Citation Formats

Ito, Akihiko, Reyer, Christopher P. O., Gädeke, Anne, Ciais, Philippe, Chang, Jinfeng, Chen, Min, François, Louis, Forrest, Matthew, Hickler, Thomas, Ostberg, Sebastian, Shi, Hao, Thiery, Wim, and Tian, Hanqin. Pronounced and unavoidable impacts of low-end global warming on northern high-latitude land ecosystems. United States: N. p., 2020. Web. doi:10.1088/1748-9326/ab702b.
Ito, Akihiko, Reyer, Christopher P. O., Gädeke, Anne, Ciais, Philippe, Chang, Jinfeng, Chen, Min, François, Louis, Forrest, Matthew, Hickler, Thomas, Ostberg, Sebastian, Shi, Hao, Thiery, Wim, & Tian, Hanqin. Pronounced and unavoidable impacts of low-end global warming on northern high-latitude land ecosystems. United States. doi:https://doi.org/10.1088/1748-9326/ab702b
Ito, Akihiko, Reyer, Christopher P. O., Gädeke, Anne, Ciais, Philippe, Chang, Jinfeng, Chen, Min, François, Louis, Forrest, Matthew, Hickler, Thomas, Ostberg, Sebastian, Shi, Hao, Thiery, Wim, and Tian, Hanqin. Fri . "Pronounced and unavoidable impacts of low-end global warming on northern high-latitude land ecosystems". United States. doi:https://doi.org/10.1088/1748-9326/ab702b. https://www.osti.gov/servlets/purl/1634210.
@article{osti_1634210,
title = {Pronounced and unavoidable impacts of low-end global warming on northern high-latitude land ecosystems},
author = {Ito, Akihiko and Reyer, Christopher P. O. and Gädeke, Anne and Ciais, Philippe and Chang, Jinfeng and Chen, Min and François, Louis and Forrest, Matthew and Hickler, Thomas and Ostberg, Sebastian and Shi, Hao and Thiery, Wim and Tian, Hanqin},
abstractNote = {Arctic ecosystems are particularly vulnerable to climate change because of Arctic amplification. Here, we assessed the climatic impacts of low-end, 1.5 °C, and 2.0 °C global temperature increases above pre-industrial levels, on the warming of terrestrial ecosystems in northern high latitudes (NHL, above 60 °N including pan-Arctic tundra and boreal forests) under the framework of the Inter-Sectoral Impact Model Intercomparison Project phase 2b protocol. We analyzed the simulated changes of net primary productivity, vegetation biomass, and soil carbon stocks of eight ecosystem models that were forced by the projections of four global climate models and two atmospheric greenhouse gas pathways (RCP2.6 and RCP6.0). Our results showed that considerable impacts on ecosystem carbon budgets, particularly primary productivity and vegetation biomass, are very likely to occur in the NHL areas. The models agreed on increases in primary productivity and biomass accumulation, despite considerable inter-model and inter-scenario differences in the magnitudes of the responses. The inter-model variability highlighted the inadequacies of the present models, which fail to consider important components such as permafrost and wildfire. The simulated impacts were attributable primarily to the rapid temperature increases in the NHL and the greater sensitivity of northern vegetation to warming, which contrasted with the less pronounced responses of soil carbon stocks. The simulated increases of vegetation biomass by 30–60 Pg C in this century have implications for climate policy such as the Paris Agreement. Comparison between the results at two warming levels showed the effectiveness of emission reductions in ameliorating the impacts and revealed unavoidable impacts for which adaptation options are urgently needed in the NHL ecosystems.},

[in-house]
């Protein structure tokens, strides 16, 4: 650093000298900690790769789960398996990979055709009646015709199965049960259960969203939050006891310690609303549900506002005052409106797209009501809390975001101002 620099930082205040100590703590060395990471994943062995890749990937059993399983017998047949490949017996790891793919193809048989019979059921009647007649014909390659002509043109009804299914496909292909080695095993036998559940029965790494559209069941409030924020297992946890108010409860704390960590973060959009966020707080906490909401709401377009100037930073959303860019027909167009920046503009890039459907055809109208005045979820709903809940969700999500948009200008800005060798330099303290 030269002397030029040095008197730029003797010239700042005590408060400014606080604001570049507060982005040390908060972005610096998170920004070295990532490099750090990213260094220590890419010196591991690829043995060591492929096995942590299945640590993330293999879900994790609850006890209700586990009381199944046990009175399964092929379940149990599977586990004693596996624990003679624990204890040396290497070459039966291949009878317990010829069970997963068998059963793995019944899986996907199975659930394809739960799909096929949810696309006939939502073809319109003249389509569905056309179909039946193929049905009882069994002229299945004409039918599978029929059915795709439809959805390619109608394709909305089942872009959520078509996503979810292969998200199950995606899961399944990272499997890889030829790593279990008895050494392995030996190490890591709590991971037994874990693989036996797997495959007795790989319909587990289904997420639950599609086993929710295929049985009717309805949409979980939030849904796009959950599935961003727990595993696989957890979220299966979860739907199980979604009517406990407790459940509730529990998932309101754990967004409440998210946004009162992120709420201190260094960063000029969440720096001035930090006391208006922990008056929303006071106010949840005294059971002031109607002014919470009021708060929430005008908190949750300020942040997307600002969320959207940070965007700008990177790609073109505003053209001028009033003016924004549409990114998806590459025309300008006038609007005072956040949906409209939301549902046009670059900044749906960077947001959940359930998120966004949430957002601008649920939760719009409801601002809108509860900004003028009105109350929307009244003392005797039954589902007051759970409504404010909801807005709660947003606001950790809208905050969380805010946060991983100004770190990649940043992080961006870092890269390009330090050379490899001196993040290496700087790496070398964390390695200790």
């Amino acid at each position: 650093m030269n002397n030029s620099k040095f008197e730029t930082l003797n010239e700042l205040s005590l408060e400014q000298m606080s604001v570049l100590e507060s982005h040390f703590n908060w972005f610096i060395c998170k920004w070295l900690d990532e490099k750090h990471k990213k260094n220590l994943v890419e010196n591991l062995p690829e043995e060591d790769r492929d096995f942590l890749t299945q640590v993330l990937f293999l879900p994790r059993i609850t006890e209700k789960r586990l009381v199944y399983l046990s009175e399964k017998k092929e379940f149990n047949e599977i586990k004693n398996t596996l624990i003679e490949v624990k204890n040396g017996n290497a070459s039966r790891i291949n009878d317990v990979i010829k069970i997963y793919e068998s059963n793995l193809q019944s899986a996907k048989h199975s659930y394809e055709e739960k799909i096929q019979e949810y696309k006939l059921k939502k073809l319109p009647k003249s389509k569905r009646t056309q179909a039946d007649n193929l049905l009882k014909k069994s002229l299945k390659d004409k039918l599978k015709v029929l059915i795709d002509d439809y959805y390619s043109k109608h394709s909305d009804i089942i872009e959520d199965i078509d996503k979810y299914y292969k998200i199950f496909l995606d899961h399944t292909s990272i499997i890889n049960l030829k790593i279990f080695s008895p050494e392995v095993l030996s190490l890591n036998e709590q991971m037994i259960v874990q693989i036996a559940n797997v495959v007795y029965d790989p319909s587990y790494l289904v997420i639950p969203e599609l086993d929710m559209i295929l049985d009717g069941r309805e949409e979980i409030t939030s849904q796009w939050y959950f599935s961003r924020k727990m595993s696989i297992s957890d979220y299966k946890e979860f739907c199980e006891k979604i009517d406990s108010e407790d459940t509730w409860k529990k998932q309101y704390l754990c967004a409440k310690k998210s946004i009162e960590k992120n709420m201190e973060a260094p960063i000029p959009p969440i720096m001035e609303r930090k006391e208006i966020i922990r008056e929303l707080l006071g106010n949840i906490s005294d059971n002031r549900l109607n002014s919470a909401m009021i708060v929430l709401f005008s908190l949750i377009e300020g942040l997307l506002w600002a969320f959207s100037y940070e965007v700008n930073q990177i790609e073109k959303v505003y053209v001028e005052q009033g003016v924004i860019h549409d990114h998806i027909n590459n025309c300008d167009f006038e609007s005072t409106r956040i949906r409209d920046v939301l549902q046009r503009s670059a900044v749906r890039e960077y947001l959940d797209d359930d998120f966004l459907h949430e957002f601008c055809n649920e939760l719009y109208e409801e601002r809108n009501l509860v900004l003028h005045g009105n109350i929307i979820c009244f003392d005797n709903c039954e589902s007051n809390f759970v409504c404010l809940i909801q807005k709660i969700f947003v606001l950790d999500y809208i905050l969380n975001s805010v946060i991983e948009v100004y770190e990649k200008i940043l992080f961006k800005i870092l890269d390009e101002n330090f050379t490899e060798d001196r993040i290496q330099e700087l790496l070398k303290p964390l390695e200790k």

doi = {10.1088/1748-9326/ab702b},
journal = {Environmental Research Letters},
number = 4,
volume = 15,
place = {United States},
year = {2020},
month = {3}
}